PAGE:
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March 6 – Mon

Fatata te Miti
Fatata te Miti is an oil painting on canvas completed by the French artist Paul Gauguin in 1892. Painted during the artist's first trip to Tahiti, it depicts two Tahitian women jumping into the sea while a man spearfishes in the background. Fatata te Miti has been identified as a genre painting that epitomizes a romantic and exotic view of Tahitians. The painting is now held by the National Gallery of Art in Washington, D.C.Painting: Paul Gauguin

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March 7 – Tue

Marriott Henry Brosius
Marriott Henry Brosius (1843–1901) was a Republican member of the U.S. House of Representatives from Pennsylvania. A Civil War veteran, in 1868 he was admitted to the bar and commenced practice in Lancaster, Pennsylvania. He was elected to the 51st United States Congress, serving from March 4, 1889, until his death.Engraving: Bureau of Engraving and Printing; restoration: Andrew Shiva

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March 8 – Wed

Ntozake Shange
A 1978 portrait of Ntozake Shange (born 1948), an American playwright and poet. A black feminist, her writings frequently address issues of race and feminism. This includes her Obie Award-winning for colored girls who have considered suicide / when the rainbow is enuf, a collection of poetic monologues to be accompanied by dance movements and music that debuted on Broadway in 1976.Photograph: Barnard College; restoration: Chris Woodrich

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March 9 – Thu

Marie-Suzanne Giroust
Marie-Suzanne Giroust (1734–1772) was a French painter, miniaturist and pastellist. The orphaned daughter of a royal jeweler, Giroust's wealth enabled her to study painting from a young age. She was active as an artist from the 1750s, and in 1770 she became a member of the Académie de peinture et de sculpture. This portrait was completed by her husband, the Swedish painter Alexander Roslin.Painting: Alexander Roslin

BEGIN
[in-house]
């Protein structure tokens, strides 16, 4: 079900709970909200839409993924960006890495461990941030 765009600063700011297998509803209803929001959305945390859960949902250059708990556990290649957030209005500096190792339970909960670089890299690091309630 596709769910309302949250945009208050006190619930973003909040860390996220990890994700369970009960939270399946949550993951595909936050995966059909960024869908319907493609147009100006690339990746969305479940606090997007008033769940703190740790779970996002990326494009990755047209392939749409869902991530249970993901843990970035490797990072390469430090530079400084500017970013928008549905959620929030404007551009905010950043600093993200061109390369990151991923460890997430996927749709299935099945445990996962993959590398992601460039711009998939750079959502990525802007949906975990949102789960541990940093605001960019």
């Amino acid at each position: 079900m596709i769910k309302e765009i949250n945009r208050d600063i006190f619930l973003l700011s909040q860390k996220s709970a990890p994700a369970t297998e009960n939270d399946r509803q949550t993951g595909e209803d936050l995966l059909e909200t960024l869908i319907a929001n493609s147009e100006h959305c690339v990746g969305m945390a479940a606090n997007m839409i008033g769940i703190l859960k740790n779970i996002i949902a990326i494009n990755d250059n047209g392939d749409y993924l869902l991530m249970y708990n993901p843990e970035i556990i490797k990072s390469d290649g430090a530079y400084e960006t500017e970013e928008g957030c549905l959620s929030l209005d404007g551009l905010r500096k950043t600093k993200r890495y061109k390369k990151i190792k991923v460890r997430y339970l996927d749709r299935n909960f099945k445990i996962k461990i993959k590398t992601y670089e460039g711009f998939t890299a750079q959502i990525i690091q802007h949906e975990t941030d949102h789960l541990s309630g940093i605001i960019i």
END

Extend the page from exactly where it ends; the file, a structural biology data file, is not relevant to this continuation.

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March 10 – Fri

A micrometer is a device incorporating a calibrated screw, widely used for precise measurement of components in mechanical engineering and machining. Micrometers are usually, but not always, in the form of calipers (opposing ends joined by a frame). The spindle is a very accurately machined screw and the object to be measured is placed between the spindle and the anvil. The spindle is moved by turning the ratchet knob or thimble until the object to be measured is lightly touched by both the spindle and the anvil.Photograph: Lucasbosch

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March 11 – Sat

Wivenhoe Park
Wivenhoe Park is an oil painting on canvas completed by the English Romantic painter John Constable in 1816. It depicts Wivenhoe Park, an English landscape garden on the eastern edge of Colchester. It is now held by the National Gallery of Art in Washington, D.C.Painting: John Constable

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March 12 – Sun

Chapel of the Gate of Dawn
The Chapel of the Gate of Dawn is a Catholic chapel and pilgrimage site on the city gates of the Lithuanian city of Vilnius. It is home to Our Lady of the Gate of Dawn, a painting of the Blessed Virgin Mary in the Northern Renaissance style. In this image, the painting is covered in expensive and elaborate silver and gold clothes, leaving only the face and hands visible.